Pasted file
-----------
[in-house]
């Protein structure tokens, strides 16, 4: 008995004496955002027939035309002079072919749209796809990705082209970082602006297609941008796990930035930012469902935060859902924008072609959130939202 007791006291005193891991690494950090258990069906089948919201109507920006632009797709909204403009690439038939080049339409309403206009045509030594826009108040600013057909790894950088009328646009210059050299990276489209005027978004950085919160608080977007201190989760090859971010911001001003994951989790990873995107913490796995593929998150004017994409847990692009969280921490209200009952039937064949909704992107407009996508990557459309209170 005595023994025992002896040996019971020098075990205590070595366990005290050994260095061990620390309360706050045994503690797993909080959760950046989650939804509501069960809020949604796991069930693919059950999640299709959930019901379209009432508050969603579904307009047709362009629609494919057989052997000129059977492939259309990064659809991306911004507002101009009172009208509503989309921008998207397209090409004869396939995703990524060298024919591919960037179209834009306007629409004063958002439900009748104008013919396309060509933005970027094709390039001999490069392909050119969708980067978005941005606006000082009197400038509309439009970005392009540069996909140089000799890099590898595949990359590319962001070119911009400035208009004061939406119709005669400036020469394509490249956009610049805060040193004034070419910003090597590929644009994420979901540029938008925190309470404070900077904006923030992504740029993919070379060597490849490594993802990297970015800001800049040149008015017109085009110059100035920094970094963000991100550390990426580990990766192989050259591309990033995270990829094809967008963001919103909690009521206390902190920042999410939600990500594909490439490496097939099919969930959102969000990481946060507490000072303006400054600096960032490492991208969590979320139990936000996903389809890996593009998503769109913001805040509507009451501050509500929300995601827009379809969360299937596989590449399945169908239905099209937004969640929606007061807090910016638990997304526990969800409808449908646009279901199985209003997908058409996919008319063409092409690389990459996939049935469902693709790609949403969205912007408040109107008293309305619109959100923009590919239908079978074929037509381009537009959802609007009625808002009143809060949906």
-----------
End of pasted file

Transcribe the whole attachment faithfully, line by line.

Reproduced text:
[in-house]
């Protein structure tokens, strides 16, 4: 008995004496955002027939035309002079072919749209796809990705082209970082602006297609941008796990930035930012469902935060859902924008072609959130939202 007791006291005193891991690494950090258990069906089948919201109507920006632009797709909204403009690439038939080049339409309403206009045509030594826009108040600013057909790894950088009328646009210059050299990276489209005027978004950085919160608080977007201190989760090859971010911001001003994951989790990873995107913490796995593929998150004017994409847990692009969280921490209200009952039937064949909704992107407009996508990557459309209170 005595023994025992002896040996019971020098075990205590070595366990005290050994260095061990620390309360706050045994503690797993909080959760950046989650939804509501069960809020949604796991069930693919059950999640299709959930019901379209009432508050969603579904307009047709362009629609494919057989052997000129059977492939259309990064659809991306911004507002101009009172009208509503989309921008998207397209090409004869396939995703990524060298024919591919960037179209834009306007629409004063958002439900009748104008013919396309060509933005970027094709390039001999490069392909050119969708980067978005941005606006000082009197400038509309439009970005392009540069996909140089000799890099590898595949990359590319962001070119911009400035208009004061939406119709005669400036020469394509490249956009610049805060040193004034070419910003090597590929644009994420979901540029938008925190309470404070900077904006923030992504740029993919070379060597490849490594993802990297970015800001800049040149008015017109085009110059100035920094970094963000991100550390990426580990990766192989050259591309990033995270990829094809967008963001919103909690009521206390902190920042999410939600990500594909490439490496097939099919969930959102969000990481946060507490000072303006400054600096960032490492991208969590979320139990936000996903389809890996593009998503769109913001805040509507009451501050509500929300995601827009379809969360299937596989590449399945169908239905099209937004969640929606007061807090910016638990997304526990969800409808449908646009279901199985209003997908058409996919008319063409092409690389990459996939049935469902693709790609949403969205912007408040109107008293309305619109959100923009590919239908079978074929037509381009537009959802609007009625808002009143809060949906």